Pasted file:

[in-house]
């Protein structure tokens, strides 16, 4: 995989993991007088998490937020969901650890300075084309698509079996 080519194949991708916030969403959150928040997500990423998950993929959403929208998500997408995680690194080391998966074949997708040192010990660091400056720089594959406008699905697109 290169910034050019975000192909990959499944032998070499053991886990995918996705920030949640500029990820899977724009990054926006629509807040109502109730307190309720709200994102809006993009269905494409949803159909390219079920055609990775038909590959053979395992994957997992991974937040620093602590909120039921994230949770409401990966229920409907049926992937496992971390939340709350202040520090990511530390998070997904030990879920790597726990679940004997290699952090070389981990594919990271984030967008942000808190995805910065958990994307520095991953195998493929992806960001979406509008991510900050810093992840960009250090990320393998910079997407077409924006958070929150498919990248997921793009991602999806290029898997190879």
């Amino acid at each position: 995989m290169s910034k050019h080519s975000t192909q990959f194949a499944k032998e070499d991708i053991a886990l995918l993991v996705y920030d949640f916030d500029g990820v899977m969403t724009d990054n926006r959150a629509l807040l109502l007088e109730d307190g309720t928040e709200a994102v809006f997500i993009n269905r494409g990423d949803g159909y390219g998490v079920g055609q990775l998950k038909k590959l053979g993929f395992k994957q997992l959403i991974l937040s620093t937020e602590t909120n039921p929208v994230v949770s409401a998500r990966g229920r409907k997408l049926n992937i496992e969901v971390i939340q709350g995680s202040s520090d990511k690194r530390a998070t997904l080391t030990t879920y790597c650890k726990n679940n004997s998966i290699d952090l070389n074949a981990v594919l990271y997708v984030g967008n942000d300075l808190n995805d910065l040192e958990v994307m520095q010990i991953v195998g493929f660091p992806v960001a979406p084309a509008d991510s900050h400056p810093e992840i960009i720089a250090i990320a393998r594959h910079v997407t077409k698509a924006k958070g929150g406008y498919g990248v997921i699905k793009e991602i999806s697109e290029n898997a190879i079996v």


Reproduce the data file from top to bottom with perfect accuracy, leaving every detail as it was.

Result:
[in-house]
């Protein structure tokens, strides 16, 4: 995989993991007088998490937020969901650890300075084309698509079996 080519194949991708916030969403959150928040997500990423998950993929959403929208998500997408995680690194080391998966074949997708040192010990660091400056720089594959406008699905697109 290169910034050019975000192909990959499944032998070499053991886990995918996705920030949640500029990820899977724009990054926006629509807040109502109730307190309720709200994102809006993009269905494409949803159909390219079920055609990775038909590959053979395992994957997992991974937040620093602590909120039921994230949770409401990966229920409907049926992937496992971390939340709350202040520090990511530390998070997904030990879920790597726990679940004997290699952090070389981990594919990271984030967008942000808190995805910065958990994307520095991953195998493929992806960001979406509008991510900050810093992840960009250090990320393998910079997407077409924006958070929150498919990248997921793009991602999806290029898997190879």
């Amino acid at each position: 995989m290169s910034k050019h080519s975000t192909q990959f194949a499944k032998e070499d991708i053991a886990l995918l993991v996705y920030d949640f916030d500029g990820v899977m969403t724009d990054n926006r959150a629509l807040l109502l007088e109730d307190g309720t928040e709200a994102v809006f997500i993009n269905r494409g990423d949803g159909y390219g998490v079920g055609q990775l998950k038909k590959l053979g993929f395992k994957q997992l959403i991974l937040s620093t937020e602590t909120n039921p929208v994230v949770s409401a998500r990966g229920r409907k997408l049926n992937i496992e969901v971390i939340q709350g995680s202040s520090d990511k690194r530390a998070t997904l080391t030990t879920y790597c650890k726990n679940n004997s998966i290699d952090l070389n074949a981990v594919l990271y997708v984030g967008n942000d300075l808190n995805d910065l040192e958990v994307m520095q010990i991953v195998g493929f660091p992806v960001a979406p084309a509008d991510s900050h400056p810093e992840i960009i720089a250090i990320a393998r594959h910079v997407t077409k698509a924006k958070g929150g406008y498919g990248v997921i699905k793009e991602i999806s697109e290029n898997a190879i079996v």